Originally published in MedPage Today
by Michael Smith, MedPage Today North American Correspondent
Brazilian researchers have found three distinct patterns of lung damage in patients who died of the H1N1 pandemic flu.
They also found evidence of a so-called “cytokine storm,” a runaway immune response associated with the lung damage, according to Thais Mauad, MD, PhD, of Sao Paulo University Medical School, and colleagues.
The findings come from the first autopsy series of patients who succumbed to the pandemic influenza strain, Mauad and colleagues wrote in the Jan. 1 issue of the American Journal of Respiratory and Critical Care Medicine.
The researchers reported on autopsies of 21 patients performed during July and August of 2009, the winter flu season in the Southern Hemisphere.
Most patients with an H1N1 infection have standard flu-like symptoms that include fever, cough, and myalgia and a “benign course,” the researchers said.
But 86% of the patients in this series presented with shortness of breath, as well as cough, fever, and muscle aches, they found.
In addition, they said, 16 of the 21 had preexisting medical conditions, including chronic cardiovascular diseases and cancer. Relatively few had chronic respiratory disease, diabetes, or obesity — about 10% for all conditions.
All patients had respiratory failure and needed mechanical ventilation, while 15 had acute respiratory distress syndrome (ARDS). The remaining six had acute lung damage that did not meet all the criteria for ARDS, the researchers reported.
But not all cases of lung damage were the same:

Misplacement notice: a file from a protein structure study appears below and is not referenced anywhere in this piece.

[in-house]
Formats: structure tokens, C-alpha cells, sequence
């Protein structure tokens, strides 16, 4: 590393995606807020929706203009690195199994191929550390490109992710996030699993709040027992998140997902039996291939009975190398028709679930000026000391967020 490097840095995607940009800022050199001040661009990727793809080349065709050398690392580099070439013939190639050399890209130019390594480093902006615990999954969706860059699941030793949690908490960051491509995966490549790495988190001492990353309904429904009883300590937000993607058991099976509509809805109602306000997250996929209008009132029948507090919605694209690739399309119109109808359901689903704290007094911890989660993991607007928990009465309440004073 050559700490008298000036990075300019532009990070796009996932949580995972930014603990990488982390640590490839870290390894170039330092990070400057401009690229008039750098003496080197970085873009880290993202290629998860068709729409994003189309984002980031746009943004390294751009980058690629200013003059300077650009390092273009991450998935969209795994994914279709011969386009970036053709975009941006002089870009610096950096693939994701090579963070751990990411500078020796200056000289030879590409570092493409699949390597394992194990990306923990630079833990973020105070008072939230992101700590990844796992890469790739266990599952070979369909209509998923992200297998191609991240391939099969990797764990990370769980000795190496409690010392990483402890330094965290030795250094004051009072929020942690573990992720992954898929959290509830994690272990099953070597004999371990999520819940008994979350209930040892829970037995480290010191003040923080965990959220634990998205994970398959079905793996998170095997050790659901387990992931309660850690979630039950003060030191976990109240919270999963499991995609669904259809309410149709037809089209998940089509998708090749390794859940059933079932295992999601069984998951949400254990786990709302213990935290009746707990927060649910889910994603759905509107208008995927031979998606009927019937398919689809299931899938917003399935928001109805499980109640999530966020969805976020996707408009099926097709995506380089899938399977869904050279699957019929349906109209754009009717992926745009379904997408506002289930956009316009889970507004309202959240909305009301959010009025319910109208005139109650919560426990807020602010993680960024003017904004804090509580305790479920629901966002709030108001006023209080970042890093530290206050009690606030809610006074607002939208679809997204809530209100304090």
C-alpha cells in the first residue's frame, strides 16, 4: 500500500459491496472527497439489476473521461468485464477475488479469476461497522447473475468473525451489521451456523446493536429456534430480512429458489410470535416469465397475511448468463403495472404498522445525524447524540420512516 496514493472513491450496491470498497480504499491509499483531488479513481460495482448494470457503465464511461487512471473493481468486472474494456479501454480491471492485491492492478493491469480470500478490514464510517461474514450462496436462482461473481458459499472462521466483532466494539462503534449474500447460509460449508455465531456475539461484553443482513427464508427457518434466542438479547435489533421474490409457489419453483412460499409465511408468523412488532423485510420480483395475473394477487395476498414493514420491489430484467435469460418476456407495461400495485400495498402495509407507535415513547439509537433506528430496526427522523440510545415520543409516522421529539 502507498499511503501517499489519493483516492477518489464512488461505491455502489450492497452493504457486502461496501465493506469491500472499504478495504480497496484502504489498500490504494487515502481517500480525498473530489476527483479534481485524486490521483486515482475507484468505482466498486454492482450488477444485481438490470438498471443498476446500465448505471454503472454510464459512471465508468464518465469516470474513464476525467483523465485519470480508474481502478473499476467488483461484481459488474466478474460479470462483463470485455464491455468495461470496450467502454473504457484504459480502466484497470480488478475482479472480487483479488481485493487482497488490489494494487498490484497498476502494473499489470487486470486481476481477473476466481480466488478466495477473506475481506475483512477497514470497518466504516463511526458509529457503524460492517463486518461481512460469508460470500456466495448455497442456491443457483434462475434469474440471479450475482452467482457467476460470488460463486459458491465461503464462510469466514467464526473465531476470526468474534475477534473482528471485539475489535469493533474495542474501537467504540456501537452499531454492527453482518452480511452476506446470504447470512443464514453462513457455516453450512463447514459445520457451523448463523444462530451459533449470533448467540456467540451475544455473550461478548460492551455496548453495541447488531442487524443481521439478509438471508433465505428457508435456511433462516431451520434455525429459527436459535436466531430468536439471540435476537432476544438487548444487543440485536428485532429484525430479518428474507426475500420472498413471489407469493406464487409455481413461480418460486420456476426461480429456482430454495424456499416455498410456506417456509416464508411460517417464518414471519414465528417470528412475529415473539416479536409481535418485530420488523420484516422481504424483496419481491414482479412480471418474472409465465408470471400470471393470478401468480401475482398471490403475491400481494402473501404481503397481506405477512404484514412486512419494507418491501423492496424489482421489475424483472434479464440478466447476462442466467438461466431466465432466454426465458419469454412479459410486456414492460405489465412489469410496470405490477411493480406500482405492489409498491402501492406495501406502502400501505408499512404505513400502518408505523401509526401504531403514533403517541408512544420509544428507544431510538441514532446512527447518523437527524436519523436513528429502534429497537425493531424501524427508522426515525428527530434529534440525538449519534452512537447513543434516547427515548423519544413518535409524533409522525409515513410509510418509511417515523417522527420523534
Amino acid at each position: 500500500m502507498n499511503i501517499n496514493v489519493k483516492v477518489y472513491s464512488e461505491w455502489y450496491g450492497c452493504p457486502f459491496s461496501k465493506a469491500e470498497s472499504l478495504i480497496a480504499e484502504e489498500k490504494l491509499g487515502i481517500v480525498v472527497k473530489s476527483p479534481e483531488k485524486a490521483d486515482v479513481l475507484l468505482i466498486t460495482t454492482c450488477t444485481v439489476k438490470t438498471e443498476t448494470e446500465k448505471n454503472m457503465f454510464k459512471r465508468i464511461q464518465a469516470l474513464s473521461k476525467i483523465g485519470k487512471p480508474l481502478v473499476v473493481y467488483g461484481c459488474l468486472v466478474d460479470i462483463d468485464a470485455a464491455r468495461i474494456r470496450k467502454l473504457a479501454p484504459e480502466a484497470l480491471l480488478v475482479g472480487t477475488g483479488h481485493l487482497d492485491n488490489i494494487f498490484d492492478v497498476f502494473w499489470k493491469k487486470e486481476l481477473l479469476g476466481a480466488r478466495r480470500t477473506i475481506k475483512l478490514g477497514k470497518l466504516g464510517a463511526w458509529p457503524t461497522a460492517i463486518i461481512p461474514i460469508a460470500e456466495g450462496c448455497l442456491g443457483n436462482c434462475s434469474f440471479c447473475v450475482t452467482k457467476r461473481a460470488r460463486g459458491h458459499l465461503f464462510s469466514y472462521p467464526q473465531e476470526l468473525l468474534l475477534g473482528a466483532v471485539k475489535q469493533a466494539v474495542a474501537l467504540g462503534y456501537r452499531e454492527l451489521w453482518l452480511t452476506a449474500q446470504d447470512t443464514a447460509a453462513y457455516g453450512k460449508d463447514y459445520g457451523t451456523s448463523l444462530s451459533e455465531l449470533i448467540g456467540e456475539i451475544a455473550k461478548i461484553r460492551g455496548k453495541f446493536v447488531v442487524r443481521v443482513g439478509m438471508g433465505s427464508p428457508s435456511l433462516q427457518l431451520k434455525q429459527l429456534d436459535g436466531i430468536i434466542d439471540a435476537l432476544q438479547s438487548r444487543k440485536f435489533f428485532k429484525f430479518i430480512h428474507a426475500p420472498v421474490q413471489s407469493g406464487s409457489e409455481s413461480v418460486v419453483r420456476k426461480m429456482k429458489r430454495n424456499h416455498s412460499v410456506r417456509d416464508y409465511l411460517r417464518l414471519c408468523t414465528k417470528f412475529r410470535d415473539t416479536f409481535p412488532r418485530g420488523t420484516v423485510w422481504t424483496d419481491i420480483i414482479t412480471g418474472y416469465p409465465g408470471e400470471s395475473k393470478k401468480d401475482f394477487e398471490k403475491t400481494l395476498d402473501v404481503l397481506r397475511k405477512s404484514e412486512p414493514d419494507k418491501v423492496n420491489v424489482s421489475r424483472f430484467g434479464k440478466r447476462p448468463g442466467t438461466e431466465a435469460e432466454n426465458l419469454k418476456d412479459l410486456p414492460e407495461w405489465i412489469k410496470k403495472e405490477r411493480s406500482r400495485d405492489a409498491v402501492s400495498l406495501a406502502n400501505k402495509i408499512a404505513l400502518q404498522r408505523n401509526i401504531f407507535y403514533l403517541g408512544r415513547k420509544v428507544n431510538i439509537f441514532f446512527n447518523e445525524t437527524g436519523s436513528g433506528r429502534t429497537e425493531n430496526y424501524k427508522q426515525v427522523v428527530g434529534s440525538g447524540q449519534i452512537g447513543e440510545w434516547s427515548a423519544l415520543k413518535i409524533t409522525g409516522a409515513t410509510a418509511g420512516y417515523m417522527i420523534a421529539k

* Nine patients had classic exudative diffuse alveolar damage (DAD), characterized by alveolar and interstitial edema, alveolar fibrinous exudate with hyaline membranes, and reactive pneumocytes.
* Six patients had DAD along with severe necrotizing bronchiolitis, characterized by extensive necrosis of the bronchiolar wall and a bronchiolar lumen densely infiltrated by neutrophils.
* And five patients had exudative DAD with an intense hemorrhagic component.
* The remaining patient had no interstitial changes induced by the virus. Death in that case — a patient with laryngeal cancer — was caused by pulmonary thromboembolism and bacterial pneumonia.
A large fraction of the patients (38%) had evidence of bacterial coinfection, the researchers found, suggesting that antibiotic therapy might have clinical value.
In addition, there were high circulating levels of toll-like receptor-3 and interferon-gamma, as well as a large number of CD8-positive T cells and granzyme B-positive cells in the lung tissue.
The researchers said in the journal that the results imply that “viral overload leads to altered innate immune responses” that lead to inflammation in the lung tissue.
Indeed, the study “suggests that an overly vigorous host inflammatory response triggered by the viral infection may spill over to and damage lung tissue,” according to John Heffner, MD, of Providence Health and Services in Portland, Ore.
That process could lead to “acute lung injury and fatal respiratory failure,” Heffner said in a statement. Heffner, a former president of the American Thoracic Society, was not part of the research team.